1. 1.

    To examine associations between MCI, mood and social networks.

     
  2. 2.

    To investigate whether social networks account for the variance in the relationship between MCI and mood.

     

Methods

Design

Mood, cognitive functioning and social networks were examined using cross-sectional data from a large sample of older people who participated in the Cognitive Functioning and Ageing Study Wales (CFAS Wales) between 2010 and 2013. Fuller details can be found on the CFAS Wales website (http://www.cfas.ac.uk/cfas-wales/). CFAS Wales is a longitudinal population-based study which has gathered information about participants drawn from two research centres in urban and rural areas of Wales, investigating changes that people may experience as they age. Participants took part in face-to-face, structured interviews, usually conducted in their own homes, with trained interviewers through the medium of English or Welsh, depending on the participant’s preference. The interviews included the Geriatric Mental State Schedule [17] which was used to diagnose dementia, mood problems and other mental health problems; the Cambridge Cognitive Examination (CAMCOG) [18] which was used to test cognitive functioning; and a variety of other health and lifestyle questions. Ethical approval was granted by the North Wales Research Ethics Committee (West). All participants provided informed consent to participate in the study, or if unable to complete the consent process personally, an appropriate consultee provided consent on the participant’s behalf. This analysis presents cross-sectional data from the first wave of interviews.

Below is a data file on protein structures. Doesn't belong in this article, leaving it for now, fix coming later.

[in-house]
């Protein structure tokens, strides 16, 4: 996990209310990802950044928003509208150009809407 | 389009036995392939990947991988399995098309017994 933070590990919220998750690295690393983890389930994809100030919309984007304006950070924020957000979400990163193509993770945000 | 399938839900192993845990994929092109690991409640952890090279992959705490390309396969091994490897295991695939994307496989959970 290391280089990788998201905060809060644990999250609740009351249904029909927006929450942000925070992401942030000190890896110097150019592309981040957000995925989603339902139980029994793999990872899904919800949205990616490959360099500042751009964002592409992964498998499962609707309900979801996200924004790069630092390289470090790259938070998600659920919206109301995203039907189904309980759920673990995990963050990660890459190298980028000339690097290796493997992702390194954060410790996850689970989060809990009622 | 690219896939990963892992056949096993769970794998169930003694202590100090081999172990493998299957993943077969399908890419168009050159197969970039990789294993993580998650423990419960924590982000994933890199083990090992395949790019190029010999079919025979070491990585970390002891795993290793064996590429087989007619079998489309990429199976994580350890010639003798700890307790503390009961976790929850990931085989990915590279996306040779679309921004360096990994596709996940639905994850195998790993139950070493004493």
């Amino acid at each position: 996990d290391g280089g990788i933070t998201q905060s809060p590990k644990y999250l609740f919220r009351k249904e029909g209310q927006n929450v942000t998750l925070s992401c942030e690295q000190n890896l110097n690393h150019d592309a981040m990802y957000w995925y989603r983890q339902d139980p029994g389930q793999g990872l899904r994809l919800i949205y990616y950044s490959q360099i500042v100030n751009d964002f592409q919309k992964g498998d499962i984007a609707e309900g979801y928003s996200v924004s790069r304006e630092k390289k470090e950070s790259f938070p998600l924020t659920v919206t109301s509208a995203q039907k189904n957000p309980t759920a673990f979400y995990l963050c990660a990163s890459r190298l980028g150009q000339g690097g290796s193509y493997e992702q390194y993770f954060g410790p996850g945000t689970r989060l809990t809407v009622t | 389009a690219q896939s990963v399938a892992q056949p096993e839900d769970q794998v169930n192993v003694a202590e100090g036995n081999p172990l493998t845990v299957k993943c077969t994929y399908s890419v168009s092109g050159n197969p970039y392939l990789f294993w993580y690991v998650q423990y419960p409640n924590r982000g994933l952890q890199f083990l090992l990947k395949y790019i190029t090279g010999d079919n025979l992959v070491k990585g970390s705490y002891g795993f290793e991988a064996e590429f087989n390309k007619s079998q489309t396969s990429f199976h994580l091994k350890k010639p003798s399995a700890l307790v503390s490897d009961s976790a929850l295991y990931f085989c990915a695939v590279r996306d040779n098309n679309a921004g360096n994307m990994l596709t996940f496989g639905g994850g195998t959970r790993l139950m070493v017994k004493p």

Participants

All individuals aged over 65 years and living in the Gwynedd, Anglesey and Neath Port Talbot areas of Wales were randomly sampled between 2011 and 2013 from GP practice lists, resulting in a total sample of 3593 participants. Participants were excluded from participating in CFAS Wales if their GP felt that it would be inappropriate, for example if they were terminally ill.

The present analysis is concerned with participants who are not cognitively impaired, and those that meet criteria for MCI. Consequently, participants were excluded from the analysis if they had a diagnosis of dementia (n = 129), impaired activities of daily living (ADLs; n = 52), or cognitive decline that did not meet criteria for MCI (outlined below) but also did not meet the criteria for dementia (other cognitive impairment no dementia; OCIND; n = 481). Forty participants were excluded due to incomplete data, and 78 were unable to complete an interview resulting in 2813 participants included in this analysis.

Classification of mild cognitive impairment